Similarly, for months, we have been at the near-stroke stage in our frustration with the redesigned website of the French military archives, Mémoire des Hommes. Essentially, to our mind, it was launched far too soon, before much data had been entered. Our greatest complaints, however, has been that the brilliant finding aids were not accessible, denying the possibility of our much-enjoyed serendipitous discoveries. In this case of frustration, it was not a payment that was required but patience. Slowly, the site is improving and searches are yielding actual results. The "global search" allows a search for a particular name through the records of a few wars, most of them in the twentieth century. To  find a person in the records of the Ancien Régime through the First Empire, from 1682 to 1815, is a bit more arduous. The contrôles des troupes, the troop lists, have been digitized but are not indexed (collaborative indexing proceeds apace but many of us, Dear Readers, will not live the decades needed to see the results). Thus, you must page through the registers. To make it easier, try to find out the regiment in which your ancestor served and the approximate dates of his service.

Take the time to explore the site. It does get better.

Ancestramil remains a superb resource that takes much of the pain out of researching in the records of the French military. They have indexed close to a million names and transcribed thousands of lists. If you have done no military research at all, Ancestramil is the place to start. Some years back, we described it here.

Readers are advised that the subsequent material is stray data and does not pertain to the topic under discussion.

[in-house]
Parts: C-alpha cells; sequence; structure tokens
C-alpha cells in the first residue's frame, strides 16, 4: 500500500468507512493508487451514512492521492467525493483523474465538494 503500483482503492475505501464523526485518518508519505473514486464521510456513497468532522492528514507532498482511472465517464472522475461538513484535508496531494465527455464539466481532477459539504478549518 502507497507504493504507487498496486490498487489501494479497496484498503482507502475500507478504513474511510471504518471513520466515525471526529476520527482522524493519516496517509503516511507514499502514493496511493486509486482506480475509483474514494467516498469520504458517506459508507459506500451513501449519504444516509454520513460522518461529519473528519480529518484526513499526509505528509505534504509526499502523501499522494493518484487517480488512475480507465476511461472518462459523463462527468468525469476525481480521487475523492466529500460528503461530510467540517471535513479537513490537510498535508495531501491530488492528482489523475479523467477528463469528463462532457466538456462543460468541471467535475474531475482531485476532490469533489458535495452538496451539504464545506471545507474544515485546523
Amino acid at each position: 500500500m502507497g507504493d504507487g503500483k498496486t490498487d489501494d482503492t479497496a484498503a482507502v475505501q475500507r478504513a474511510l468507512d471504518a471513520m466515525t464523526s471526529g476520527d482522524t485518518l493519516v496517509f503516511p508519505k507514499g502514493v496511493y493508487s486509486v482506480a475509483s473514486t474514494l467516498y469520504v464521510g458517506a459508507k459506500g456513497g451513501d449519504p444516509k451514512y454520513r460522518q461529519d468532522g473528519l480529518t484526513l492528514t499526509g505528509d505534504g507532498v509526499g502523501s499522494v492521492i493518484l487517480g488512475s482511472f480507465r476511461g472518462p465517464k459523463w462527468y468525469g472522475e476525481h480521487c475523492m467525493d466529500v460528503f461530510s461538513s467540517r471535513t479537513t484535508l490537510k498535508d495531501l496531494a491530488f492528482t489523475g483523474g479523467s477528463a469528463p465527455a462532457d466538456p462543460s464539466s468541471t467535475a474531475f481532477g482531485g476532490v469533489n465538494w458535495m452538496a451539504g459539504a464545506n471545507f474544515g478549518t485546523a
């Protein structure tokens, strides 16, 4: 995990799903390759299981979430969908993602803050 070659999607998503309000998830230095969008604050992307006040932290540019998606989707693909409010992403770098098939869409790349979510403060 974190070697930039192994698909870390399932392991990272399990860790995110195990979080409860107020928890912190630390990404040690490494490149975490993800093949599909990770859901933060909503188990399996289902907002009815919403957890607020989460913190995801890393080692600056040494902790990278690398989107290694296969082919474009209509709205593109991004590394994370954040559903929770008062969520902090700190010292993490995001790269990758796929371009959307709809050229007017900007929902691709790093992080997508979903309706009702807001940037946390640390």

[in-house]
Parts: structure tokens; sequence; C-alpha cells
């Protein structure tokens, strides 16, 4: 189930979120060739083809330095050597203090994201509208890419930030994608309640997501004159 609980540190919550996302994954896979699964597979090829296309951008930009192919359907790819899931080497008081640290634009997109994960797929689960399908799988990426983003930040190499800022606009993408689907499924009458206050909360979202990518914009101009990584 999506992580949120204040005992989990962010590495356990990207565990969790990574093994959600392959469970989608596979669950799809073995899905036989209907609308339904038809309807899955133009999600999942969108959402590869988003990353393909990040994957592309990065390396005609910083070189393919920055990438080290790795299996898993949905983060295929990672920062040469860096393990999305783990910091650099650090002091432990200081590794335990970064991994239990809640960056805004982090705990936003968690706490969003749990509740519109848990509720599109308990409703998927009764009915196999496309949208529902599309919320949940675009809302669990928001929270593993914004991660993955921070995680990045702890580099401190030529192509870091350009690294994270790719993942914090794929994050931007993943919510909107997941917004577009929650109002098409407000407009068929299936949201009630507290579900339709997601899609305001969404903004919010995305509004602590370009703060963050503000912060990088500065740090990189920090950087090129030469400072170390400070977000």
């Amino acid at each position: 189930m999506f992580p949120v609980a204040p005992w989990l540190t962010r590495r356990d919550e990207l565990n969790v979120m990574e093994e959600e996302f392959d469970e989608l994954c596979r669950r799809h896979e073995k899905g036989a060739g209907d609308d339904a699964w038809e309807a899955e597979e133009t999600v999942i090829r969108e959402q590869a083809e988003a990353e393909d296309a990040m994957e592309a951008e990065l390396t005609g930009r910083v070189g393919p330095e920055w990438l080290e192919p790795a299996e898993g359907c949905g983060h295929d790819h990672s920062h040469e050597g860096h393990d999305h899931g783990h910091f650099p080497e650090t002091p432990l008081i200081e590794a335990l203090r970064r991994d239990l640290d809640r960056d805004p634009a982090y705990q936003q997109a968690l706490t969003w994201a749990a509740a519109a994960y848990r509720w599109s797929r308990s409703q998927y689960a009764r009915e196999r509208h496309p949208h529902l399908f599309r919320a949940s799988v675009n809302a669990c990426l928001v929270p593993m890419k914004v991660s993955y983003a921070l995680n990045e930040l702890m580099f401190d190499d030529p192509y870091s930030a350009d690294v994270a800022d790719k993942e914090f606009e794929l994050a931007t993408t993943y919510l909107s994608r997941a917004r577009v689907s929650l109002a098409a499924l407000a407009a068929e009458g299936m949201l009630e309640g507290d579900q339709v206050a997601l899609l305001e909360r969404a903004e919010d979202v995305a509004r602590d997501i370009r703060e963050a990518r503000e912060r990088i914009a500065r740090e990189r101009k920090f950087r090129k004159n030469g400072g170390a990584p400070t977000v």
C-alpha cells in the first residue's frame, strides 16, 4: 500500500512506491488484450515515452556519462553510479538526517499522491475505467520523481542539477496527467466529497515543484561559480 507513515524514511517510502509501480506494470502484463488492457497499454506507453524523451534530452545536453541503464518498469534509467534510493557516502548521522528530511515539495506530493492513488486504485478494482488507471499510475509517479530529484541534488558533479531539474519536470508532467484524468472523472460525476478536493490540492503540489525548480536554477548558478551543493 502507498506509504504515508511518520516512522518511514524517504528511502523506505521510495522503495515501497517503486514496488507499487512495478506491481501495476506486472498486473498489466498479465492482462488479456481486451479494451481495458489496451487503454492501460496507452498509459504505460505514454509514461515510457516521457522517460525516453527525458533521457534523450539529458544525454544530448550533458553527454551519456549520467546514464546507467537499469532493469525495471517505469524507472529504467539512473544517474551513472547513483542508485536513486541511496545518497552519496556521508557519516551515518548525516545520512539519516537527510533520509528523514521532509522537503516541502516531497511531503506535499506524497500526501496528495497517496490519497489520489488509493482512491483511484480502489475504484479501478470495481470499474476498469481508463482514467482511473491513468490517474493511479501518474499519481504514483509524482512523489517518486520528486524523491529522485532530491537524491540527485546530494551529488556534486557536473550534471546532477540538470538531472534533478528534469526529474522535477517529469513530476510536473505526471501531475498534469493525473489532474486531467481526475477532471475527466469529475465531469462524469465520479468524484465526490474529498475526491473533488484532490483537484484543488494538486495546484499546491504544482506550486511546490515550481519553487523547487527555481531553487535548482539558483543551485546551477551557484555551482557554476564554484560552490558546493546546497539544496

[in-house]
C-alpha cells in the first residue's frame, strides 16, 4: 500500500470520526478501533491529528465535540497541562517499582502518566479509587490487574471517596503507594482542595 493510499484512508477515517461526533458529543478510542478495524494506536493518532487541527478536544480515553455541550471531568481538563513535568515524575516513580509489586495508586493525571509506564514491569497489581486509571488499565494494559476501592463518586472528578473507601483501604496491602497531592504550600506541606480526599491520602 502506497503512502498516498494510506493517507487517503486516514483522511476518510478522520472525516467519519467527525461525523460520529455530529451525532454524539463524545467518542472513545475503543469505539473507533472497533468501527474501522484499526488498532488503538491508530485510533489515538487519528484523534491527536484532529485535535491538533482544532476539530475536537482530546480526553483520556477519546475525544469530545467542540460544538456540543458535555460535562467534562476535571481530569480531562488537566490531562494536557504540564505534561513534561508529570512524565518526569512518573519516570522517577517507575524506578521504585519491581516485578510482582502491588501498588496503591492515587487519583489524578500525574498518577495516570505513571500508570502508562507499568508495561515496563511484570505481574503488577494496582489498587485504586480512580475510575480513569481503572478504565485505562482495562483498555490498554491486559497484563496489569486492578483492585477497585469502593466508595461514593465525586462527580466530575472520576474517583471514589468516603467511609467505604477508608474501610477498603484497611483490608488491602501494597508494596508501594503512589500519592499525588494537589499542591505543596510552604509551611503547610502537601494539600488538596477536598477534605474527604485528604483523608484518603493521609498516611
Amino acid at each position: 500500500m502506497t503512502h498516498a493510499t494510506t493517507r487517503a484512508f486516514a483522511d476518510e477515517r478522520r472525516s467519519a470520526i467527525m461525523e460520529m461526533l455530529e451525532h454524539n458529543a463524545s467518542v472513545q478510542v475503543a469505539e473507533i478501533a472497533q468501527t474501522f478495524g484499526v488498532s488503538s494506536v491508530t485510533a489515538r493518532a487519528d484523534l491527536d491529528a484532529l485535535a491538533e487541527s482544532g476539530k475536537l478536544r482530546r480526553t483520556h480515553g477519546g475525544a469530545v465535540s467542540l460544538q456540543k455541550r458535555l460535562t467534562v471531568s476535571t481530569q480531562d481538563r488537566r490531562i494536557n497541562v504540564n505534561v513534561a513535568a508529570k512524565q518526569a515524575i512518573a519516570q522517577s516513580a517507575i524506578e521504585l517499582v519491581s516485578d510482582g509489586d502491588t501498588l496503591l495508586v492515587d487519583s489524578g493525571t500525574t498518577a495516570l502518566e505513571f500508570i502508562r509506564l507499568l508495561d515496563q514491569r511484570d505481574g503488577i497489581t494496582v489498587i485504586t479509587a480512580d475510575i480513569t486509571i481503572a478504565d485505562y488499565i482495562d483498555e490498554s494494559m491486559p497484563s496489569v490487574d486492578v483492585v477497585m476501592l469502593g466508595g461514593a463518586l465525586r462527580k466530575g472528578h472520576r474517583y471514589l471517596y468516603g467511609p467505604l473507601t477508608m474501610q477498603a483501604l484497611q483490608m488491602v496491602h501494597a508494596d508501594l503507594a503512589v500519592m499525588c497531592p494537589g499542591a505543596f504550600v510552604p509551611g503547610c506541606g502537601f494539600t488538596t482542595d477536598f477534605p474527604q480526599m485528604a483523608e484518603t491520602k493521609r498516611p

A couple of the following are also on Ancestramil but we give them here if you wish to use a more subject specific site.

We hope these may help you to have a grand success during your lockdown hunting.

©2020 Anne Morddel

French Genealogy


Research During Confinement - Another Quick List of Websites

Fashion of nobility

Here in France, Monday was the first day that we could peek and venture out of our homes. After two months of confinement, we are beginning, so cautiously, déconfinement. This being France, the rules are mathematical, quite cut and dried. There is now a system of colour coding applied to each of France's departments, indicating whether that department is able to pursue déconfinement (green), is at risk of going back to lock down (orange) or is locked down (red). The map for Monday showed most of the northeastern quadrant in red, then, a sort of diagonal band of departments from the northwest to the southeast in orange, and most of the west in green. The map will be revised on the 2nd of June, based on three criteria for each department: 

  1. The infection rate
  2. The number of intensive care beds available to care for the ill
  3. The testing rate

Nothing vague, nothing emotional, nothing political, nothing confusing, just pure numbers. Of course, if the reality turns out to be that life becomes a yoyo experience of going from relative freedom to confinement back to freedom and back to confinement, etc. all that order may fall to pieces. One journalist said today that "The French are too spoiled to be stoic," referring to the wearing of masks and social distancing still required, even in green zones.